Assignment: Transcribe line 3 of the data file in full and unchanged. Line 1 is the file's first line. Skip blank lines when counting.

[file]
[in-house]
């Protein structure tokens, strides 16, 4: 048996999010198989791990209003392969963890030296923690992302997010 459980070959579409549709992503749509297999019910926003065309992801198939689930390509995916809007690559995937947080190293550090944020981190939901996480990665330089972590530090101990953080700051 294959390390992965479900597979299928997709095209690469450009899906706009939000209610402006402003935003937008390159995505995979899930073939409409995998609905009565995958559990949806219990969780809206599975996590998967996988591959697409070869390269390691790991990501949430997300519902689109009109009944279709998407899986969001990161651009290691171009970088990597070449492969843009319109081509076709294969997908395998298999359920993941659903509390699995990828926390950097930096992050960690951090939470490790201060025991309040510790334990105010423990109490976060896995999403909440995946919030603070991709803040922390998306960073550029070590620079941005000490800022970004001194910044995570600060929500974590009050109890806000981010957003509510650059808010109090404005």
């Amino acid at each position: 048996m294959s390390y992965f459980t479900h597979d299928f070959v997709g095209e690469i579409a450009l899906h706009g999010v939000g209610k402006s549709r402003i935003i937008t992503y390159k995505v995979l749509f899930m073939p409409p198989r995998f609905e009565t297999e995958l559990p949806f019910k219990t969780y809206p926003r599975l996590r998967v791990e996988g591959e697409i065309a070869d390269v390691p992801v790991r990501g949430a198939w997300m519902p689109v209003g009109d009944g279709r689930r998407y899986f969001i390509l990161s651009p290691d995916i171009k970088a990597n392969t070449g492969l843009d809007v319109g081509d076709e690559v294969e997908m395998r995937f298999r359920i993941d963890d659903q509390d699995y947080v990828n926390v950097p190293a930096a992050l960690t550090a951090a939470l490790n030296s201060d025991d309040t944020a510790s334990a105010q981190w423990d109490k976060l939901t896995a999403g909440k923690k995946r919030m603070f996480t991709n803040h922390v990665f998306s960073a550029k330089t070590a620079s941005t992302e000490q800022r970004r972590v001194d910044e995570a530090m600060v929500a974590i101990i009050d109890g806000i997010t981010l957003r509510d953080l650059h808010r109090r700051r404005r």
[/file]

């Amino acid at each position: 048996m294959s390390y992965f459980t479900h597979d299928f070959v997709g095209e690469i579409a450009l899906h706009g999010v939000g209610k402006s549709r402003i935003i937008t992503y390159k995505v995979l749509f899930m073939p409409p198989r995998f609905e009565t297999e995958l559990p949806f019910k219990t969780y809206p926003r599975l996590r998967v791990e996988g591959e697409i065309a070869d390269v390691p992801v790991r990501g949430a198939w997300m519902p689109v209003g009109d009944g279709r689930r998407y899986f969001i390509l990161s651009p290691d995916i171009k970088a990597n392969t070449g492969l843009d809007v319109g081509d076709e690559v294969e997908m395998r995937f298999r359920i993941d963890d659903q509390d699995y947080v990828n926390v950097p190293a930096a992050l960690t550090a951090a939470l490790n030296s201060d025991d309040t944020a510790s334990a105010q981190w423990d109490k976060l939901t896995a999403g909440k923690k995946r919030m603070f996480t991709n803040h922390v990665f998306s960073a550029k330089t070590a620079s941005t992302e000490q800022r970004r972590v001194d910044e995570a530090m600060v929500a974590i101990i009050d109890g806000i997010t981010l957003r509510d953080l650059h808010r109090r700051r404005r």